Many people today are reexamining what it means to show solidarity, especially within Black and Native communities. There is an underlying and overlooked shared history between the two groups that American culture needs to acknowledge and incorporate into its narrative. As with any progressive societal movement, it takes multiple voices to speak up and form alliances to make impactful change. Emerging and veteran BIPOC writers are reassessing their approaches to representing these stories on television.
Late last month, the Writers Guild of America West (WGAW) hosted a panel discussion to promote Black and Indigenous narratives as well as discuss actionable steps for collaboration through storytelling. Moderated by Haudenosaunee writer Kelly Lynne D’Angelo (Miracle Workers) and non-binary comedian Zackery Stephens (Q-Force), “The Story of US: Decolonizing Black and Native/Indigenous Narratives” delved into the uncomfortable experiences as well as the congenial situations of the writers’ room.
Featured panelists included Lucas Brown Eyes (Duster), Lolis Eric Elie (Cherish the Day), Tina Andrews (Sally Hemings An American Scandal), Azie Dungey (Unbreakable Kimmy Schmidt), and Sierra Ornelas (Rutherford Falls).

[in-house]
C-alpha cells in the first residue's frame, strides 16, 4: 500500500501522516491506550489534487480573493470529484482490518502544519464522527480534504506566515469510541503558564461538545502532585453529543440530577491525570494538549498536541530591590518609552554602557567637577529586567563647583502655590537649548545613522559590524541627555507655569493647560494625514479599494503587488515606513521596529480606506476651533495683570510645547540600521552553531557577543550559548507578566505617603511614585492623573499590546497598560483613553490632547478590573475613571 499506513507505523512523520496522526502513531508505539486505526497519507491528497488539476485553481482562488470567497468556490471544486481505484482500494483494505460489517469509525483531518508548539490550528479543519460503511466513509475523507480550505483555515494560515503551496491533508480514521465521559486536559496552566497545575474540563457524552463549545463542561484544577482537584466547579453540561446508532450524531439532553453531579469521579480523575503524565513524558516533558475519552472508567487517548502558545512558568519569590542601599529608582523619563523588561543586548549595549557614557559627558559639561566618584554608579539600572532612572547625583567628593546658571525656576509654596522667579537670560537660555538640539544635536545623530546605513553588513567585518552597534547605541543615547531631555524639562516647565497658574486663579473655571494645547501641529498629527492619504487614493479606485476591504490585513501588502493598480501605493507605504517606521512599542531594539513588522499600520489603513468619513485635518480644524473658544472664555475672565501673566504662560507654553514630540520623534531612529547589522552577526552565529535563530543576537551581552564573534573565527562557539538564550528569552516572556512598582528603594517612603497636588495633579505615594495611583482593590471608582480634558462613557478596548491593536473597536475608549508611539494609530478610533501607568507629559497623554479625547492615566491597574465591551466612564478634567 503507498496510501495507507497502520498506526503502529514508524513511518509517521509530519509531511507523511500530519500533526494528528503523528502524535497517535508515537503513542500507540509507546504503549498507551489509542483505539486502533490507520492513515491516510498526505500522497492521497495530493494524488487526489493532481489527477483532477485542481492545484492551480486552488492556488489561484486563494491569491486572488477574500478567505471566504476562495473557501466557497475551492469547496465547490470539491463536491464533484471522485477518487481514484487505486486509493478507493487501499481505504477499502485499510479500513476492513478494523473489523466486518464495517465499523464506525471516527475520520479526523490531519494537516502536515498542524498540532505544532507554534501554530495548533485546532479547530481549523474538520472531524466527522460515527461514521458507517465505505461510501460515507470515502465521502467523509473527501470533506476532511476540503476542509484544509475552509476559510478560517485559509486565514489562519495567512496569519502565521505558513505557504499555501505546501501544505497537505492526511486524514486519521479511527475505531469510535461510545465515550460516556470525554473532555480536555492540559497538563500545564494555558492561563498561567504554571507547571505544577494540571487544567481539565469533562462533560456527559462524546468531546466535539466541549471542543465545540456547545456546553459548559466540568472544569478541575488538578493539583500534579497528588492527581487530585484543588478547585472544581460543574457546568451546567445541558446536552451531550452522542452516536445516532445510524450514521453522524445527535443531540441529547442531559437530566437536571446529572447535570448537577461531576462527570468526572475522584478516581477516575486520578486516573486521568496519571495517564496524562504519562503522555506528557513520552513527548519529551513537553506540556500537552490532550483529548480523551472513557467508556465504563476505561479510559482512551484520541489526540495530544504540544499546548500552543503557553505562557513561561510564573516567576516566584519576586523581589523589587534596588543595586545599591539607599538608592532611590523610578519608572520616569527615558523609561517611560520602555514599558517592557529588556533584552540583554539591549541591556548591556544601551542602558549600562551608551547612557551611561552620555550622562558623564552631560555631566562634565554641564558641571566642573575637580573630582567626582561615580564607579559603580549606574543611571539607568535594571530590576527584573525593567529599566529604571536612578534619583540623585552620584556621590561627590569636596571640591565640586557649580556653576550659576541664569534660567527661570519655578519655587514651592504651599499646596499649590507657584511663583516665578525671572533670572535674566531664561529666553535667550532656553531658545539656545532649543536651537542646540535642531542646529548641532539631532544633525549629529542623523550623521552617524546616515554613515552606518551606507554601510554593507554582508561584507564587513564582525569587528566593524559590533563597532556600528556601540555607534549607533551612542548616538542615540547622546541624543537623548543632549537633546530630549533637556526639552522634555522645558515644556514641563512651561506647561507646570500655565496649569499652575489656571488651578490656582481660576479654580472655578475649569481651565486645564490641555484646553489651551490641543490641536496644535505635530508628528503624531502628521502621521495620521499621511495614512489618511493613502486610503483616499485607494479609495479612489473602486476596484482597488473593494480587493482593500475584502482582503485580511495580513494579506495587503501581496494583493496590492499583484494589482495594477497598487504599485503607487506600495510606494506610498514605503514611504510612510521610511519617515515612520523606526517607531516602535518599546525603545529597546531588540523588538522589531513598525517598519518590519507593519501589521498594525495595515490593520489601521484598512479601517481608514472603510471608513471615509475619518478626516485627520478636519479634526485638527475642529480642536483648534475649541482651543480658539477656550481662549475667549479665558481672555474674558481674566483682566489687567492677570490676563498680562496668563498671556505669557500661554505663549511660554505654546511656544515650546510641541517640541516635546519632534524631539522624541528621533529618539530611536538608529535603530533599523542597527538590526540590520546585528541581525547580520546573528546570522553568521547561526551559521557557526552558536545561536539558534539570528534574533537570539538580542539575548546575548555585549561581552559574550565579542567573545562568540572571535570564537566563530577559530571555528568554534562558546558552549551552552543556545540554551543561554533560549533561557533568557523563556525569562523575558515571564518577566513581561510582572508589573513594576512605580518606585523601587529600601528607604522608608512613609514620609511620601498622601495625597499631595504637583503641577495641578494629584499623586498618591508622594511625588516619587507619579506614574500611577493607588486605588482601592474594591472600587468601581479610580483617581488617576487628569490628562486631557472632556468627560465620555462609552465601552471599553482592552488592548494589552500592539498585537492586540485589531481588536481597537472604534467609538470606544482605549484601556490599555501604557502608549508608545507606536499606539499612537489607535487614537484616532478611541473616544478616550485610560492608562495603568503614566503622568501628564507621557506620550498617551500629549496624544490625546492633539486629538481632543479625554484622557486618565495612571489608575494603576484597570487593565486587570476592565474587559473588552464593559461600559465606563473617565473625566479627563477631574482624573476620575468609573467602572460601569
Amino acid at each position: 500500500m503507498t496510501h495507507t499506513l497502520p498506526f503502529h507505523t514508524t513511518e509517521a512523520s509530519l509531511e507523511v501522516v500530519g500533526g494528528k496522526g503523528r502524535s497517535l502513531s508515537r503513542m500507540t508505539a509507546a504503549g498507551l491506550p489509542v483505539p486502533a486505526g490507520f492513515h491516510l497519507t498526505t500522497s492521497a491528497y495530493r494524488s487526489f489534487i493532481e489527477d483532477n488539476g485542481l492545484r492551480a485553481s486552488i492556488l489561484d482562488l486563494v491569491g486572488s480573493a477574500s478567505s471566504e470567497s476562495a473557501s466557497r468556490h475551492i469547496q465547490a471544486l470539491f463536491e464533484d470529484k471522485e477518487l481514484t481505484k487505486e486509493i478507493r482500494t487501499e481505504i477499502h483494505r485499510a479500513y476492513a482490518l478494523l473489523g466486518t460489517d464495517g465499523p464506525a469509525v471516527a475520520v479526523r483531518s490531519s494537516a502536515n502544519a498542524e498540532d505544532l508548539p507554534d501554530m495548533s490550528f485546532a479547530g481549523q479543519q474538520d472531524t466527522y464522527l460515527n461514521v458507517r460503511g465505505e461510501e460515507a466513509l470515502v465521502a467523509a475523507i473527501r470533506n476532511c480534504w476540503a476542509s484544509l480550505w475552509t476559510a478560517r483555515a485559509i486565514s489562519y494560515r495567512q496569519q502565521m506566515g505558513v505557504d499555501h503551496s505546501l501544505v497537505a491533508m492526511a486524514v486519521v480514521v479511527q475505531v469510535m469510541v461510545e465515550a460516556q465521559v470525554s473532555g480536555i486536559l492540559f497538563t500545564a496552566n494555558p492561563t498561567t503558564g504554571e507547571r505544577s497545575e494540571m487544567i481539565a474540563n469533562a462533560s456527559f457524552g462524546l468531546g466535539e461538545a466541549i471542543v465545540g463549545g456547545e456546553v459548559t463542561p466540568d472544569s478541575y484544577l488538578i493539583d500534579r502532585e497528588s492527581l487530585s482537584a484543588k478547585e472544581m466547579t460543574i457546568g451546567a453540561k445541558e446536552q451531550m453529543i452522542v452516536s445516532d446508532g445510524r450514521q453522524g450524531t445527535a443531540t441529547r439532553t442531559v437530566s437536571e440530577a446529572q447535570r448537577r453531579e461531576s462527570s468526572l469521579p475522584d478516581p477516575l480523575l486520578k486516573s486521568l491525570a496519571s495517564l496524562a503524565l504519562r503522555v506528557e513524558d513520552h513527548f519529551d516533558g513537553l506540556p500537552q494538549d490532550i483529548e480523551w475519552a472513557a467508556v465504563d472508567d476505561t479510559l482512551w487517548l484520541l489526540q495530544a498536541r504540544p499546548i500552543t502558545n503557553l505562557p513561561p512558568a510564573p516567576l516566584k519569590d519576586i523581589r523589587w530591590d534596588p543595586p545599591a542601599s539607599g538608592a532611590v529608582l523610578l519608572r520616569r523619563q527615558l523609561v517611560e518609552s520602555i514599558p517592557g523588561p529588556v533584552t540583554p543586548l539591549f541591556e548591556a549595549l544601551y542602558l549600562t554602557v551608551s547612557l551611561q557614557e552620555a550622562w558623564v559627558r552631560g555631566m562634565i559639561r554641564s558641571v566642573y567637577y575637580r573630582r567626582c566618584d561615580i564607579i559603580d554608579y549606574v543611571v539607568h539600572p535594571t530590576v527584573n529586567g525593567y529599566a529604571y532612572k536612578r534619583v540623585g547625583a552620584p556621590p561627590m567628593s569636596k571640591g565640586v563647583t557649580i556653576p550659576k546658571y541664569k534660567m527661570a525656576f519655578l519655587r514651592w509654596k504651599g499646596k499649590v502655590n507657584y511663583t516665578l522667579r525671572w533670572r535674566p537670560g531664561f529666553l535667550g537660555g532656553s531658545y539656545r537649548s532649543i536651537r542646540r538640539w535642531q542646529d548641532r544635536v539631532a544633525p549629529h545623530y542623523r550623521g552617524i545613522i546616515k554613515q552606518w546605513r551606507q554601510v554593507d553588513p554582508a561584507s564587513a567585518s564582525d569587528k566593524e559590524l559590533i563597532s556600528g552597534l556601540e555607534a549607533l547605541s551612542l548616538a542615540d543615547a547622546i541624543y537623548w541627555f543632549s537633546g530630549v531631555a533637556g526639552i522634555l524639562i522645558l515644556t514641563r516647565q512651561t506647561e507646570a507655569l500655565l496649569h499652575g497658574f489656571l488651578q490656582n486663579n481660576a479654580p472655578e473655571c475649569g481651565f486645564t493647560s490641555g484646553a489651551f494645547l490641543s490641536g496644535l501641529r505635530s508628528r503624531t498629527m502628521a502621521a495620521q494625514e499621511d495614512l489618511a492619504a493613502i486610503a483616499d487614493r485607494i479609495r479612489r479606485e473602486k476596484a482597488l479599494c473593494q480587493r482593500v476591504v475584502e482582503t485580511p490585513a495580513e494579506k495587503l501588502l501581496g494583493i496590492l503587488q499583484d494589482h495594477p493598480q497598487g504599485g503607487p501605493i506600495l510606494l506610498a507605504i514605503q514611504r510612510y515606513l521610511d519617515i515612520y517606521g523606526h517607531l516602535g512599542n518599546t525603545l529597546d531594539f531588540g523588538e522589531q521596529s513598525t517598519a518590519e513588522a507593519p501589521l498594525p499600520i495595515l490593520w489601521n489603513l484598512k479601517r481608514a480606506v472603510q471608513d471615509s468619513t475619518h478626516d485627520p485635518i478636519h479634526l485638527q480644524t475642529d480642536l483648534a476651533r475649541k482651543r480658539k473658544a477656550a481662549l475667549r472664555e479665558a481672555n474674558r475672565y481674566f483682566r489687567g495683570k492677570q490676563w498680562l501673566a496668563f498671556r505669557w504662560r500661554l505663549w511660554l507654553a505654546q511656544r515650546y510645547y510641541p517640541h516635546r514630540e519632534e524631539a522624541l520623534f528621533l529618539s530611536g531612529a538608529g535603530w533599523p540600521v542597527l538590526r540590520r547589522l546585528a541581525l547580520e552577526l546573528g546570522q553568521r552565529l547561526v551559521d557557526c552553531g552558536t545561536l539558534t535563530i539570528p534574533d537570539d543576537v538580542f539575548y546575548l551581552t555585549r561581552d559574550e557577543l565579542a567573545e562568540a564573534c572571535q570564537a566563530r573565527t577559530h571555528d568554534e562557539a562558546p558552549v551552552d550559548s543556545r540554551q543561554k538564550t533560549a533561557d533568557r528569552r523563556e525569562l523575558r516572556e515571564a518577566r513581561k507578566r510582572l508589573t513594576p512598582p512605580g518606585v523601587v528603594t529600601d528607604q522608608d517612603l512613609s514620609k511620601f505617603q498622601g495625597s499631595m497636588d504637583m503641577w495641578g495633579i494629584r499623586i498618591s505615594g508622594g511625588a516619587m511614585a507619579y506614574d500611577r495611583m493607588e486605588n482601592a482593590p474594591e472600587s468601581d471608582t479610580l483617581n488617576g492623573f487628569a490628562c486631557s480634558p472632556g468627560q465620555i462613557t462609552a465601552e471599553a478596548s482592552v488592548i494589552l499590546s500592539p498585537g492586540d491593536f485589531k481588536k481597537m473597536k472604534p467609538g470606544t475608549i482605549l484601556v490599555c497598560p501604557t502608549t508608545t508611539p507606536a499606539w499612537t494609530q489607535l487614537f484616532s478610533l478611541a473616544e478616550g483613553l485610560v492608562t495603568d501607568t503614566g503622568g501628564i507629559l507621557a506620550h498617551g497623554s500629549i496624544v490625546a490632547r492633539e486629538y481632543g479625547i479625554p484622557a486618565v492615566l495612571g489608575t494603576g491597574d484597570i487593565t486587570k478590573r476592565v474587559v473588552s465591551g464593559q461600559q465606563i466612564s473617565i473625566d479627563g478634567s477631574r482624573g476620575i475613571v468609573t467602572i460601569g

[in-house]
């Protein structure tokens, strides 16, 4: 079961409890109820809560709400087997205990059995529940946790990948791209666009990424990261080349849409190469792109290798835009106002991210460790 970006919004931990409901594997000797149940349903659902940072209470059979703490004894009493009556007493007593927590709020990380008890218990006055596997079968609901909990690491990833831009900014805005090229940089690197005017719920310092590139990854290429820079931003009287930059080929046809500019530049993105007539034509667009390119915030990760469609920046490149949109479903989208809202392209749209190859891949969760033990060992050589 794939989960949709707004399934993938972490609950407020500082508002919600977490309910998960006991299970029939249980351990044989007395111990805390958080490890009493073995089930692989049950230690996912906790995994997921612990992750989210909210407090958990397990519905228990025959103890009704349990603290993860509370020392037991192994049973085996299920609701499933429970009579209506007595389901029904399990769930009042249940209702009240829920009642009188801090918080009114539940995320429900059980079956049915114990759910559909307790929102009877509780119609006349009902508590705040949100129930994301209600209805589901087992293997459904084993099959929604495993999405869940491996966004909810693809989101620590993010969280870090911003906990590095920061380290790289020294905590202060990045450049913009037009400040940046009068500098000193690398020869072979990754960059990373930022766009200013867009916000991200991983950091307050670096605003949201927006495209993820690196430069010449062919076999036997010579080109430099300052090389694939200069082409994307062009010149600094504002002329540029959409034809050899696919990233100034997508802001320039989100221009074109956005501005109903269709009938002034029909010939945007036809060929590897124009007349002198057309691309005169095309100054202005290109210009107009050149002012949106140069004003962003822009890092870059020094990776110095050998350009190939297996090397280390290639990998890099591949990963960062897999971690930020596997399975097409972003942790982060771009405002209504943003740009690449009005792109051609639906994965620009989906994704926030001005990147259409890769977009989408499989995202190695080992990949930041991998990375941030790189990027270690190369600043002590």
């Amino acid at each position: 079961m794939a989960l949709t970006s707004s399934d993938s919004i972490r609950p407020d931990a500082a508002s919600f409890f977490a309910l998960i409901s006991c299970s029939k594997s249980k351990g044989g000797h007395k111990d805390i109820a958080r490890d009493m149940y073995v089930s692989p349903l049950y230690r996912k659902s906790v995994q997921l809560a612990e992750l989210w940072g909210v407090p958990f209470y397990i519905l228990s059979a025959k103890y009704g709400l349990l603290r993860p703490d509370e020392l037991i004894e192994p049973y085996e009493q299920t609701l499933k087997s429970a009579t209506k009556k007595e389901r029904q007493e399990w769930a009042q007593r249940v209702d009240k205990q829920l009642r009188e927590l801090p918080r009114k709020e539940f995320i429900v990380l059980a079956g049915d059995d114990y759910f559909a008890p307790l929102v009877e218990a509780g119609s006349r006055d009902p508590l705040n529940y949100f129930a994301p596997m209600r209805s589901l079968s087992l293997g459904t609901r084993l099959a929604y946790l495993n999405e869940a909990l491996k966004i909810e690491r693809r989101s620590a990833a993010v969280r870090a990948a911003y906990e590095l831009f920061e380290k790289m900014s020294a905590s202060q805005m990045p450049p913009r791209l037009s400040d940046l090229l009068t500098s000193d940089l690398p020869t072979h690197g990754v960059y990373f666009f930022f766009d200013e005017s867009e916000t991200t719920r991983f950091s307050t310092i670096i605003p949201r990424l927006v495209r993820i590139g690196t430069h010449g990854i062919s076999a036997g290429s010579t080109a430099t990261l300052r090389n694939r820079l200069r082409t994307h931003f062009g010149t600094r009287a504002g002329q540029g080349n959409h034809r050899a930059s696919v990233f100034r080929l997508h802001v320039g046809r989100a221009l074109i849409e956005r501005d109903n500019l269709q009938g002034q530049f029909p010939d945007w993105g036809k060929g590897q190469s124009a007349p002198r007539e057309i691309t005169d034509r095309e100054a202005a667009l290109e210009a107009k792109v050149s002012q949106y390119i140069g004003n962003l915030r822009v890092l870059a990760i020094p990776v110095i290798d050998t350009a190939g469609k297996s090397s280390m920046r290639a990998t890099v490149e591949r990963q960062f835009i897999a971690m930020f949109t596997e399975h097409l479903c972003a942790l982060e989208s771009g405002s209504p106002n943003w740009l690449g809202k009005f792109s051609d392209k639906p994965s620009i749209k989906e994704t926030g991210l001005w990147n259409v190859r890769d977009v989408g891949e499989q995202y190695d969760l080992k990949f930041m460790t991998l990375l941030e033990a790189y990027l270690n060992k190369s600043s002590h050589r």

“I leaned on Black male writers as co-conspirators. Creating that community is helpful in a writing room and making sure these writers are on show with these types of characters,” Ornelas (Navajo) said.
The Rutherford Falls showrunner and co-creator has a greater understanding of the necessity to build relationships with fellow writers. A former film programmer for the Smithsonian’s National Museum of the American Indian, Ornelas has a decade’s worth of experience working on sitcoms, such as Superstore and Brooklyn Nine-Nine, and acknowledges that “right pairing” with non-Native collaborators is key.
“Is or isn’t this offensive? You have to be able to have these conversations to be effective. Build those bonds and be honest about your own journey of education. I can be more aware of my own blind spots,” said Ornelas.
Her approach to confronting cultural conflicts revolves around being inventive with solutions and carving out pathways to gain allies. She believes creating space for everyone to speak counteracts crabs in a bucket mentality, or the belief “if I can’t have it, you can’t either,” which ultimately supports the interconnectedness of BIPOC experiences.
“Because of erasure, we don’t see each other in our Black and Native stories,” Dungey commented, who is Pamunkey and African American.
Dungey is best known for her critically acclaimed comedy series Ask a Slave, where she plays Lizzie Mae, a housemaid to George and Martha Washington, and is based off of her time as a reenactor at Mount Vernon. The Emmy-nominated writer has had to offset racism from multiple directions because of her mixed identity but has found fun and creative outlets to address these issues.
“I felt like I had to prove I belonged in [Native] space, because I’m also Black. I’m like a minority within a minority. It’s an exercise in patience, but I’m becoming more confident and there are more stories to be told. In this climate, people are worried about getting it wrong. We have to start trusting people of color to just do it. We have to be careful, but on the other hand, if I don’t do it, who else will?” Dungey explained.